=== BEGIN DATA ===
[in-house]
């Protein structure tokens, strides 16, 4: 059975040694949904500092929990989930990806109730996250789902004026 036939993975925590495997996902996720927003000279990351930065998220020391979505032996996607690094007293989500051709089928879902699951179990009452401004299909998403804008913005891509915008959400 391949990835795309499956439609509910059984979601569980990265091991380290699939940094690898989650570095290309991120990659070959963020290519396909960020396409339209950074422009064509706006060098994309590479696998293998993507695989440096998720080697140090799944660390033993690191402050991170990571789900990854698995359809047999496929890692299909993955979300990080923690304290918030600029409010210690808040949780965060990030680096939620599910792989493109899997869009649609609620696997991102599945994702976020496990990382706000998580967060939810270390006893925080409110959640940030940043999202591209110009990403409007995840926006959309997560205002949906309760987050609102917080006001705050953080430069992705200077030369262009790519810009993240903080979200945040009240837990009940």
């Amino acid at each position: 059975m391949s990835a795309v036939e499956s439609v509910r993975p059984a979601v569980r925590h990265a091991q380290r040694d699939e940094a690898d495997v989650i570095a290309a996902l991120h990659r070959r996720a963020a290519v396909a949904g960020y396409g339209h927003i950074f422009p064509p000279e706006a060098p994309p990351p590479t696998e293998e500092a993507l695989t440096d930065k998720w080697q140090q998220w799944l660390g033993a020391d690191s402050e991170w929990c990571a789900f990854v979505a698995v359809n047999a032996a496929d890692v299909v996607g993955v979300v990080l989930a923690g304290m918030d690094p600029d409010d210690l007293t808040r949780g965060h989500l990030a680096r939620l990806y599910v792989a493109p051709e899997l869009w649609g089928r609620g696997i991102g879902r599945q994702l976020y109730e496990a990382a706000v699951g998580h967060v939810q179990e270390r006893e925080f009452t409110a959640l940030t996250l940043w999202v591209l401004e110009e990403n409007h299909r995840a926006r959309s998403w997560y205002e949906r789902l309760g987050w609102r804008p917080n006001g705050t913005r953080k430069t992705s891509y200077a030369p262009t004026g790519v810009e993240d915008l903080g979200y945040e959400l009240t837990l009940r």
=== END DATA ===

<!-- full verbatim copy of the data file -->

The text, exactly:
[in-house]
């Protein structure tokens, strides 16, 4: 059975040694949904500092929990989930990806109730996250789902004026 036939993975925590495997996902996720927003000279990351930065998220020391979505032996996607690094007293989500051709089928879902699951179990009452401004299909998403804008913005891509915008959400 391949990835795309499956439609509910059984979601569980990265091991380290699939940094690898989650570095290309991120990659070959963020290519396909960020396409339209950074422009064509706006060098994309590479696998293998993507695989440096998720080697140090799944660390033993690191402050991170990571789900990854698995359809047999496929890692299909993955979300990080923690304290918030600029409010210690808040949780965060990030680096939620599910792989493109899997869009649609609620696997991102599945994702976020496990990382706000998580967060939810270390006893925080409110959640940030940043999202591209110009990403409007995840926006959309997560205002949906309760987050609102917080006001705050953080430069992705200077030369262009790519810009993240903080979200945040009240837990009940």
């Amino acid at each position: 059975m391949s990835a795309v036939e499956s439609v509910r993975p059984a979601v569980r925590h990265a091991q380290r040694d699939e940094a690898d495997v989650i570095a290309a996902l991120h990659r070959r996720a963020a290519v396909a949904g960020y396409g339209h927003i950074f422009p064509p000279e706006a060098p994309p990351p590479t696998e293998e500092a993507l695989t440096d930065k998720w080697q140090q998220w799944l660390g033993a020391d690191s402050e991170w929990c990571a789900f990854v979505a698995v359809n047999a032996a496929d890692v299909v996607g993955v979300v990080l989930a923690g304290m918030d690094p600029d409010d210690l007293t808040r949780g965060h989500l990030a680096r939620l990806y599910v792989a493109p051709e899997l869009w649609g089928r609620g696997i991102g879902r599945q994702l976020y109730e496990a990382a706000v699951g998580h967060v939810q179990e270390r006893e925080f009452t409110a959640l940030t996250l940043w999202v591209l401004e110009e990403n409007h299909r995840a926006r959309s998403w997560y205002e949906r789902l309760g987050w609102r804008p917080n006001g705050t913005r953080k430069t992705s891509y200077a030369p262009t004026g790519v810009e993240d915008l903080g979200y945040e959400l009240t837990l009940r």